Sonochemistry - Research Article from World of Chemistry

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Sonochemistry

Sonochemistry involves the study of chemical changes that occur as the direct result of sound or ultrasound waves traveling through either a homogeneous or heterogeneous liquid medium. The sound wave, as it passes through the solution, consists of expansion (negative- pressure) and compression (positive-pressure) waves. Expansion waves lead to formation of tiny bubbles, which may be filled with a dissolved gas, vapor of the liquid solvent or may be almost empty depending upon the pressure and the forces holding the liquid molecules together. The bubbles grow in size until they are collapsed rapidly by the compression region of the sound wave. The rapid collapse generates intense localized heating and associated high-energy chemistry. Effective temperatures within the gas-phase reaction zone may reach as high as 5000 K, and effective pressures of several hundreds of atmospheres have been reported. Localized heating produces significantly enhanced chemical reaction rates and increased product yields, and in some instances leads to chemicals that are unobtainable under ordinary reaction conditions.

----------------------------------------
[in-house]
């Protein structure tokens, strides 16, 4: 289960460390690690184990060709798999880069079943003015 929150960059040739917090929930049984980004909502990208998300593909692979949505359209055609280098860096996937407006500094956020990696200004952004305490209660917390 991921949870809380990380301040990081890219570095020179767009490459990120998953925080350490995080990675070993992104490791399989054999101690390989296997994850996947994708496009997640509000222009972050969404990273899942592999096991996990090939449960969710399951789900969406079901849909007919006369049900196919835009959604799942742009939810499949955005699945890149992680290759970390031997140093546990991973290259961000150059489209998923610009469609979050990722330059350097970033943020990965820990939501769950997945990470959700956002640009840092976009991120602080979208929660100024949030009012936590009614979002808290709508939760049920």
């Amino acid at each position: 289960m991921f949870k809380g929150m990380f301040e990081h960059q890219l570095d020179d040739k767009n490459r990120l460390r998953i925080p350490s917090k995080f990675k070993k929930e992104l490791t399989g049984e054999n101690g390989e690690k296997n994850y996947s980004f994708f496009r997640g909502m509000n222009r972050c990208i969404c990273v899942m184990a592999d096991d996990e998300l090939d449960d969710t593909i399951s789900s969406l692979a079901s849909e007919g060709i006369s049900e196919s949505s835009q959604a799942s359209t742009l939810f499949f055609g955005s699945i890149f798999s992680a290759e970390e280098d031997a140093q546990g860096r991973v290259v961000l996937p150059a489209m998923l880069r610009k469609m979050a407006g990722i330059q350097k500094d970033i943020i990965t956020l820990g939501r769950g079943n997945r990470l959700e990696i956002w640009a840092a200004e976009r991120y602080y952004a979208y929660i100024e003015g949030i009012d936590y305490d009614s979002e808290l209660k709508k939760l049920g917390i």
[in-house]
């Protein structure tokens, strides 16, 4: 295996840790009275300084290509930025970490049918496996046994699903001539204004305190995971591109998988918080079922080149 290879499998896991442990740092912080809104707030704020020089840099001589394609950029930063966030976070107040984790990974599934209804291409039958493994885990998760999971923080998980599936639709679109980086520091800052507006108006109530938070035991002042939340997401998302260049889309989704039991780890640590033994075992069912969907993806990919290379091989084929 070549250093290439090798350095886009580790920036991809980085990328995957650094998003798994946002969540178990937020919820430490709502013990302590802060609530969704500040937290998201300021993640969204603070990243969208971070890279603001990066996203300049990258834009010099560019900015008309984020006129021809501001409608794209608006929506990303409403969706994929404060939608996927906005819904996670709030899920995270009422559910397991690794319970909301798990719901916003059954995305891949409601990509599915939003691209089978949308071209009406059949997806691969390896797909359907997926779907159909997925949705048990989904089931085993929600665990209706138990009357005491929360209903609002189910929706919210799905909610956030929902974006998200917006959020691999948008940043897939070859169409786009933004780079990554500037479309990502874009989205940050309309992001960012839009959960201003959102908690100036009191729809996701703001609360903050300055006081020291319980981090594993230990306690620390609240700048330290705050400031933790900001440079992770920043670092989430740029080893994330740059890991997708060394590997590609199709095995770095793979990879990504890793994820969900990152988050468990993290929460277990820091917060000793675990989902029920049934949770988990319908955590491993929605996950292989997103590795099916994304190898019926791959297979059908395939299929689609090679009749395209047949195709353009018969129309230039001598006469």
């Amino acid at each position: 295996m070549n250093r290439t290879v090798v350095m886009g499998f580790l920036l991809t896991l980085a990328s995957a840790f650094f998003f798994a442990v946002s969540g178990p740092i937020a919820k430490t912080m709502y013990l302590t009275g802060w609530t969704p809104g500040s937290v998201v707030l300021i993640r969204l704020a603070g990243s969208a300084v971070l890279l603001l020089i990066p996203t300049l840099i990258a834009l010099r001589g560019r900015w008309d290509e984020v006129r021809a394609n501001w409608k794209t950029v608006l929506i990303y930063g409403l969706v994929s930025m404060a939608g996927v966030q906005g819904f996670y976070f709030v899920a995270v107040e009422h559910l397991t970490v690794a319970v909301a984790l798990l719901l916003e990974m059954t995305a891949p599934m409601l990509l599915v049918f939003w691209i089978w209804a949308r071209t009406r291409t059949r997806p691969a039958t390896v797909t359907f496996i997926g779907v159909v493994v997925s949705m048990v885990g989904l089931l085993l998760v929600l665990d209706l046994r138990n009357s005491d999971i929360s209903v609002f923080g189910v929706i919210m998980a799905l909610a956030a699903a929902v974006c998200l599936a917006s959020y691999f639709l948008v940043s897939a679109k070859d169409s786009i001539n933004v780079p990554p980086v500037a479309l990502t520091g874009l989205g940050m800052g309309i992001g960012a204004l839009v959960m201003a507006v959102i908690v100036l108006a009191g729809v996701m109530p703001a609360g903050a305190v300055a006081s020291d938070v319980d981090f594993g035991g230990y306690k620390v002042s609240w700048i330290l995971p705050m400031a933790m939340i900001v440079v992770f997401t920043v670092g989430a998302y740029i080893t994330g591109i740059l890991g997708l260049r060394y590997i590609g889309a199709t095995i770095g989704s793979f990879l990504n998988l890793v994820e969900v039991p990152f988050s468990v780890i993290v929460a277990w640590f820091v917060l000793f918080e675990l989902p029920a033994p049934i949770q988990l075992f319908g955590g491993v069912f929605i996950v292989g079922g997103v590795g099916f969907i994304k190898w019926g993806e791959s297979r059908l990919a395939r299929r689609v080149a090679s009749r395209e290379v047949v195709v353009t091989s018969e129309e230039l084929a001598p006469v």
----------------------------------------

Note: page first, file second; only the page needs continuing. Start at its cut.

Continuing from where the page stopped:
Solid-liquid interfaces have also been subjected to ultrasound irradiation. Cavitation still occurs; however, the bubbles collapse asymmetrically directing a jet of liquid at the solid surface at velocities exceeding 100 meters/second. The liquid jet as it strikes the solid surface can cause localized erosion (and even melting) and surface pitting. The surface defects and deformations that are created give a highly reactive solid surface. The effects of ultrasound on liquid-solid interfaces has been a matter of intense investigation, particularly in applications involving organometallic reactions, development of heterogeneous catalytic systems, and activation of the lesser reactive metals. Also, ultrasound waves have been found to enhance mass transport near metal electrode surfaces. This latter observation has proved to be extremely useful in the synthesis of both organic and inorganic chalcogenides.

This section contains 290 words
(approx. 1 page at 300 words per page)
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Sonochemistry from World of Chemistry. ©2005-2006 Thomson Gale, a part of the Thomson Corporation. All rights reserved.